The spleen may be found in the upper-left quadrant of a person’s abdomen and is protected by the rib cage. The spleen is roughly in the shape of a fist, about four inches long, and is purplish in hue. The spleen has no sensation until the organ suffers some damage or becomes enlarged.
The spleen’s primary purpose is to filter blood as a component of a person’s immune system. The spleen filters out red blood cells from the bloodstream and recycles them. The spleen warehouses white blood cells and platelets as well. The human spleen plays a role in fighting off certain infections and is instrumental in fighting the bacteria that cause pneumonia and meningitis.
The spleen has a protective covering that is made out of muscle and has an elastic-like quality. Damage to the tissue that surrounds the spleen occurs when the person suffers a blunt-force injury to the abdomen. The spleen is also the most vulnerable organ in the stomach.
Auto accidents are the number one cause of ruptured spleens. The spleen can rupture when the abdomen collides forcefully with the steering wheel, seatbelt, or another object. However, ruptured spleens do not occur without another injury. Spleen injuries occur along with rib fractures, pelvic fractures (when the upper pelvic bone gets driven into the abdomen), or spine fractures.
Symptoms of a Ruptured Spleen
Following a car accident, a ruptured or injured spleen will present with severe pain in the upper-left area of the victim’s stomach. Pain in the upper-left part of the stomach is not the only symptom when the spleen ruptures. The ruptured spleen can send pain signals into the abdominal wall on the left side and pain shooting across the stomach and reaching up into the left shoulder.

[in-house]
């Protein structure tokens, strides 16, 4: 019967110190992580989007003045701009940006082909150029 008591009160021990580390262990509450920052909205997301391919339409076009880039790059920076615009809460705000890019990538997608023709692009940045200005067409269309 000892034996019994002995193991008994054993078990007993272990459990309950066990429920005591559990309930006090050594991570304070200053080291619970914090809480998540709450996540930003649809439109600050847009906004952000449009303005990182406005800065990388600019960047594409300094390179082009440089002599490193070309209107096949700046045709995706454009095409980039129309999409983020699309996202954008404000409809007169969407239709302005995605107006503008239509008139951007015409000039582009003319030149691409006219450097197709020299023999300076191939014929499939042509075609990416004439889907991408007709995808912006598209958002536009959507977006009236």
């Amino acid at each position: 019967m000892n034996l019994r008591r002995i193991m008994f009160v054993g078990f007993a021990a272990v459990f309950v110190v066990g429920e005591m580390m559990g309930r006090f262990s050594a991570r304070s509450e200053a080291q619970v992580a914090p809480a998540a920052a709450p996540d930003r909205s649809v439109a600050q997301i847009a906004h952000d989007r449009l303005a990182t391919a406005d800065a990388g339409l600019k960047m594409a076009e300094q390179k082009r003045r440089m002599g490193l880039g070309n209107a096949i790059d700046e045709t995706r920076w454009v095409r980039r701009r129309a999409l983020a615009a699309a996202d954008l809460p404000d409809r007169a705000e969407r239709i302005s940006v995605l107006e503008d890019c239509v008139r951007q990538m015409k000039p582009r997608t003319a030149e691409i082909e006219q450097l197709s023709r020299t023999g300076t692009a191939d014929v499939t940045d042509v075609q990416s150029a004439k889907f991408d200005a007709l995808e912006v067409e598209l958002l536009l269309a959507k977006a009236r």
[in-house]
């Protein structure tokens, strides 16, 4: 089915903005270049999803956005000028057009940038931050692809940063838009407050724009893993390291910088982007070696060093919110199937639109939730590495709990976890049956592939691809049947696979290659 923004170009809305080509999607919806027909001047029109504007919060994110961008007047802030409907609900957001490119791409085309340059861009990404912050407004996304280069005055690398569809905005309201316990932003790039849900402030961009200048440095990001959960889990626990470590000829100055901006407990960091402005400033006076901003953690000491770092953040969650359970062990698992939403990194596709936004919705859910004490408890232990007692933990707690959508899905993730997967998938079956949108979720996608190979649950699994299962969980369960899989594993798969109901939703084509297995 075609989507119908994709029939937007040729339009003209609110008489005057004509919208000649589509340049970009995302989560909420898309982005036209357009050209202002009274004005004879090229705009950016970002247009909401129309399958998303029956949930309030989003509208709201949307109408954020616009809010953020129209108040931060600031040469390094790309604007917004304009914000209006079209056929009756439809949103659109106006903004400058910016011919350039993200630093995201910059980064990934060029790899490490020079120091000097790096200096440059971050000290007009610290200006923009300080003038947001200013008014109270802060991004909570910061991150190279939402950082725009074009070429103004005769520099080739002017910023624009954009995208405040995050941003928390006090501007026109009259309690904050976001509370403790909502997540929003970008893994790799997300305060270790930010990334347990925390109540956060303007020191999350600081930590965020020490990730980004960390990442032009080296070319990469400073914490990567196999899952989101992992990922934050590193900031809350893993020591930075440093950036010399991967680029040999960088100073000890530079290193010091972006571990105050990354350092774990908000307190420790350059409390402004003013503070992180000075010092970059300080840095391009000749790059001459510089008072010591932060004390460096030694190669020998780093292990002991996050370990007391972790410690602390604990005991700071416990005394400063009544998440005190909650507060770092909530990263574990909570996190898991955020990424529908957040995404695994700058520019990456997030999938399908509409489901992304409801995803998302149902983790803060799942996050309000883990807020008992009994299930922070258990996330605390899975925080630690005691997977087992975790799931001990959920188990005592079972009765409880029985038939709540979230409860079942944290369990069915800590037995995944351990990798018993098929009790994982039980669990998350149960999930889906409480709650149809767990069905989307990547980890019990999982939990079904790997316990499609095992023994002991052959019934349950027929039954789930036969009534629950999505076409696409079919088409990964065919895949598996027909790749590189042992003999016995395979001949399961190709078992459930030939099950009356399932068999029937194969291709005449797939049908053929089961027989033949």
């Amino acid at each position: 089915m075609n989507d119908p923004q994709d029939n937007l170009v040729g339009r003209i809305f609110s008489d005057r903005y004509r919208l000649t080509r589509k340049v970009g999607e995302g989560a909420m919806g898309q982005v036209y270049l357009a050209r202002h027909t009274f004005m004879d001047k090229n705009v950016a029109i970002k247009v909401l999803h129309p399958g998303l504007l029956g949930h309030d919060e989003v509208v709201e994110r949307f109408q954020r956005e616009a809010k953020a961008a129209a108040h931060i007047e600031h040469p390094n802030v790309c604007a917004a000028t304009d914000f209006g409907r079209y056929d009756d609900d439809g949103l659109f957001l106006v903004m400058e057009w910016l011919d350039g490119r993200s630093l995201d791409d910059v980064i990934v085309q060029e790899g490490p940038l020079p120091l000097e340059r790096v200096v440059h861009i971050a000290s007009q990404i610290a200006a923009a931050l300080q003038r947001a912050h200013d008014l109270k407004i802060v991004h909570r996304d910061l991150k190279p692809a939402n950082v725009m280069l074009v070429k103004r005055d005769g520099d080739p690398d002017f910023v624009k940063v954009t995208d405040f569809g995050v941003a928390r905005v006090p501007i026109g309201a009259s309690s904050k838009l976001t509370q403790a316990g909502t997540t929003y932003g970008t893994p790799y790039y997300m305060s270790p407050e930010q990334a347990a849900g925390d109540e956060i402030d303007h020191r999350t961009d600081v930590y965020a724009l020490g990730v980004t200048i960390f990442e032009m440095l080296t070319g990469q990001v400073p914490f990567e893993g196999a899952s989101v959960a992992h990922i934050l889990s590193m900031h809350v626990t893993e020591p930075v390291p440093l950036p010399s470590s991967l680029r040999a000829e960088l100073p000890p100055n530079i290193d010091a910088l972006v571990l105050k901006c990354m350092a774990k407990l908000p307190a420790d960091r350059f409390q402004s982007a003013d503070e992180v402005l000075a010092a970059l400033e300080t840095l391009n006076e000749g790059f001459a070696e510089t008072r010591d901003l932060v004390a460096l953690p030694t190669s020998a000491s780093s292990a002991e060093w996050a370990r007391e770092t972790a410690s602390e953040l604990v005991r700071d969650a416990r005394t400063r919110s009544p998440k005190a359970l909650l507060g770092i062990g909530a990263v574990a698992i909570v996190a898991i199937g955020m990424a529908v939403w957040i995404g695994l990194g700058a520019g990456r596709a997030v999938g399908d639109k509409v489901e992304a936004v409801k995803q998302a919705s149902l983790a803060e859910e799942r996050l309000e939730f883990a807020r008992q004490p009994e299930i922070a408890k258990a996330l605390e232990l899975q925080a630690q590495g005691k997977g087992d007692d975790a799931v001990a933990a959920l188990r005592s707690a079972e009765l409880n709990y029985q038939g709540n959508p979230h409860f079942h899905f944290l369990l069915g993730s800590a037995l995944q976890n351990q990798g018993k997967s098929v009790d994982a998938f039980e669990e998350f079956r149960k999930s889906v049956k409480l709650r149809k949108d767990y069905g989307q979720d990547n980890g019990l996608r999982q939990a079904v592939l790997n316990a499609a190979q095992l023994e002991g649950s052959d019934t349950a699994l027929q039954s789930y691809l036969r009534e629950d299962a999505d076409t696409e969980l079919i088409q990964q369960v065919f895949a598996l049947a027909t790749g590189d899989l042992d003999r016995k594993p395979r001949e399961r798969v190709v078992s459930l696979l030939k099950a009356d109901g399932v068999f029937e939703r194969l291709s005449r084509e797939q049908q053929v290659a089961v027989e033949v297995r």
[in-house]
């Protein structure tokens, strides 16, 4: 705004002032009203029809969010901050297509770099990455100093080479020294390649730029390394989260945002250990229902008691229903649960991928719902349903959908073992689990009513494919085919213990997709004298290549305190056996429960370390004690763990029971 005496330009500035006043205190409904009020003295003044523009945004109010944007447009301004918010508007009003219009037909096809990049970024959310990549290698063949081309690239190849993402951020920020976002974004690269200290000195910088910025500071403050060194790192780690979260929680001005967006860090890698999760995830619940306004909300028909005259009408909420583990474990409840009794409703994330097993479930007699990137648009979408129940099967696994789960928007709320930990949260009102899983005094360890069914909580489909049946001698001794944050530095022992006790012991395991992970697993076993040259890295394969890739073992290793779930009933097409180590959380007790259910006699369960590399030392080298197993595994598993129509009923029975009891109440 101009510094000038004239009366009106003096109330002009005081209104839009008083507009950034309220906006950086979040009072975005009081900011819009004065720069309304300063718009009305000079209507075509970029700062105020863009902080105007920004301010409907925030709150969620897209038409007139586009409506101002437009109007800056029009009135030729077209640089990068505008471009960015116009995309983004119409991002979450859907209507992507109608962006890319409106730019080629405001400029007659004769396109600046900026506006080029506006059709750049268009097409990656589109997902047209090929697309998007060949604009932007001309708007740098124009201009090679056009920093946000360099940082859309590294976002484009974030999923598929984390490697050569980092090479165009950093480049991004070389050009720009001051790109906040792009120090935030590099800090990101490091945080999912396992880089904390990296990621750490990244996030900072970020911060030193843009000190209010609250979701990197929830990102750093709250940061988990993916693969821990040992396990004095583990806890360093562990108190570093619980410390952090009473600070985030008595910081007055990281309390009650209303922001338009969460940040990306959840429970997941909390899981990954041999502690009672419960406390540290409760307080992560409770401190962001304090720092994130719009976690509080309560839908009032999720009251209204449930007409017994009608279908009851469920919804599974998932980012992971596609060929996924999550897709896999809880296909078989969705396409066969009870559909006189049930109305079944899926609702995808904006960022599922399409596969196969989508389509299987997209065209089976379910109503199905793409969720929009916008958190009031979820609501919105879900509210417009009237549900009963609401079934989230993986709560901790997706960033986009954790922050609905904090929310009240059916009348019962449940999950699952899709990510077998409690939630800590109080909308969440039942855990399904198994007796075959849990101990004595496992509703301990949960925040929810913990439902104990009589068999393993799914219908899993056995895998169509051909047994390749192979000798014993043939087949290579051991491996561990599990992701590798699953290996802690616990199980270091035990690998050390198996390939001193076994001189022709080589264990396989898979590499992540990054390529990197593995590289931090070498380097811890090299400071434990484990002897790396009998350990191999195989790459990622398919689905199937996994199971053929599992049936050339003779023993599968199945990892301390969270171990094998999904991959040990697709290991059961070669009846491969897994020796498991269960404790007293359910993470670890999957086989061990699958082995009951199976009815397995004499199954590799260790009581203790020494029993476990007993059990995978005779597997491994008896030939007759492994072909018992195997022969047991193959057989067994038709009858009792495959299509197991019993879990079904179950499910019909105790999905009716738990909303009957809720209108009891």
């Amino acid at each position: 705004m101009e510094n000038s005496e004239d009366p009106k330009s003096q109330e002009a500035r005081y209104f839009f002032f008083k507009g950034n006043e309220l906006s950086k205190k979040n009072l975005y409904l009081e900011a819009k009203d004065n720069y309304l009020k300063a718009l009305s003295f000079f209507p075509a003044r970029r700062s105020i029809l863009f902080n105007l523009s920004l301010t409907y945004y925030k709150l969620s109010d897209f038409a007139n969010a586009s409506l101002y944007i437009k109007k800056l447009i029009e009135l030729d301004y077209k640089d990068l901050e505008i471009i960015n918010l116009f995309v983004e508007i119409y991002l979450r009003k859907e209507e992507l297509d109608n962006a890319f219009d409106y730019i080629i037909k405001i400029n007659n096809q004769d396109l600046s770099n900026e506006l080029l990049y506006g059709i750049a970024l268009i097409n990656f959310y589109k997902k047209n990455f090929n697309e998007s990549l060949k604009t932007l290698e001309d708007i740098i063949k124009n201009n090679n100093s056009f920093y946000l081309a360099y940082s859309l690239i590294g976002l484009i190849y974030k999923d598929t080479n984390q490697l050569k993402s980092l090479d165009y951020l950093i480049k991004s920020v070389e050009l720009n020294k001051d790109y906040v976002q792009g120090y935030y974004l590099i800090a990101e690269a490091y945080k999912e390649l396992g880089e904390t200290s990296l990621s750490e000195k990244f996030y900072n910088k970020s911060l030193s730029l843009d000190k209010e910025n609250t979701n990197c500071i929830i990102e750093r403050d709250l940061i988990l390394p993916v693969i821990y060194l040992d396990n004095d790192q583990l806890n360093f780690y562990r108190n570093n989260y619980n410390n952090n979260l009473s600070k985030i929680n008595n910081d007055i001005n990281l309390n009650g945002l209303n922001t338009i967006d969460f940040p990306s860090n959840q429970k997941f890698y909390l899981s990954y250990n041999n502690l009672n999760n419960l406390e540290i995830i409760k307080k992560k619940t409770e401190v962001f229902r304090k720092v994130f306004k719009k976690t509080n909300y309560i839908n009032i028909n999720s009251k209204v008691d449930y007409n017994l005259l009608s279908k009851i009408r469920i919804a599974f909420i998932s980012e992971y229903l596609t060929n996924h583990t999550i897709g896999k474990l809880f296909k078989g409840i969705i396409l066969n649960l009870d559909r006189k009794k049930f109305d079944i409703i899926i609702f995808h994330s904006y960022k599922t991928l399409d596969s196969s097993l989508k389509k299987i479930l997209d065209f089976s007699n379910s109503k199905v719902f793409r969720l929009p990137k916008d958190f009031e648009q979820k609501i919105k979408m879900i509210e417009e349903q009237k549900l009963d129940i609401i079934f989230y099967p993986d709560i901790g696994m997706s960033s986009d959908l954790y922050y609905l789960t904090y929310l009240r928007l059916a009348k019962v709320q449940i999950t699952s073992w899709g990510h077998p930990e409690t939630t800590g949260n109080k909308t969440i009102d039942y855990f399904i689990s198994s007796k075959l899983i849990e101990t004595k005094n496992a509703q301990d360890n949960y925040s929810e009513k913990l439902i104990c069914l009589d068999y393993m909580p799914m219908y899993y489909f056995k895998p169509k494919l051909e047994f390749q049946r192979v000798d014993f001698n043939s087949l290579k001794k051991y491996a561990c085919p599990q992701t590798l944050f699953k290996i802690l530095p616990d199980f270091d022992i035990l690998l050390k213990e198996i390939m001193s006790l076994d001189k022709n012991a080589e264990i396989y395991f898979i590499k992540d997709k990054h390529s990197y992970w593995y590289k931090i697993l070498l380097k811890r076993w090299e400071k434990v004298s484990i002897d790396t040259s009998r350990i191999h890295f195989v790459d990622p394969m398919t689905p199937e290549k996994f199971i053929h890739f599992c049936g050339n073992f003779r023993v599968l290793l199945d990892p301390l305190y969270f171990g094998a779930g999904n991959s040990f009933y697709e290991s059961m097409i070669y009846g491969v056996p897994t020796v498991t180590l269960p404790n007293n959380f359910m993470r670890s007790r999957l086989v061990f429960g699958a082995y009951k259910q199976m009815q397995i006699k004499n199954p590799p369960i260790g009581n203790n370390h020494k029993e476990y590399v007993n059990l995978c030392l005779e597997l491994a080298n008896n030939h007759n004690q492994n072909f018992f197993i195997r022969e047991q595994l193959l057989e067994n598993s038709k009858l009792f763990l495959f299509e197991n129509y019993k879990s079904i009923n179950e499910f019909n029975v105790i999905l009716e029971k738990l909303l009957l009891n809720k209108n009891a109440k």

Pain from a ruptured spleen that radiates to the left shoulder is known as Kehr’s sign. Pain in the shoulder increases along with a deeper breath. The Kehr’s sign is significant to doctors because it is an indicator of internal bleeding. The blood flowing from the ruptured spleen compresses the phrenic nerve which runs into the left shoulder from the neck and into the diaphragm.
Other symptoms of a ruptured spleen include lightheadedness, confusion, blurring vision, fainting spells, and signs of shock like increased anxiety, restlessness, loss of color in the face, and nausea. This list of symptoms indicates internal bleeding. Internal bleeding causes the pulse to rise, and the victim’s blood pressure to drop.
Repairing a Ruptured Spleen
Physicians can take one of two approaches. The first is a wait-and-see approach. Blood flowing from the spleen might clot and therefore stop on its own without medical intervention. The patient will require a blood transfusion to keep blood pressure and vital signs around average levels. People who remain stable despite having a ruptured spleen require repeated radiographs to confirm that the bleeding has stopped.
Many physicians advocate for the non-surgical option, if possible. Estimates suggest that 95% of children with ruptured spleens do not need surgery while 65% of adults can be managed without surgical intervention.
If the bleeding is severe and will not stop on its own, then surgery is indicated. Surgeons now have a couple of options available to them. Recent developments allow surgeons to either repair the tear in the spleen or cauterize the bleeding blood vessel whereas the only option was a splenectomy or complete removal of the organ, was once the only option. Splenectomy is necessary in emergency cases where the internal bleeding is so severe that the patient is not medically stable.
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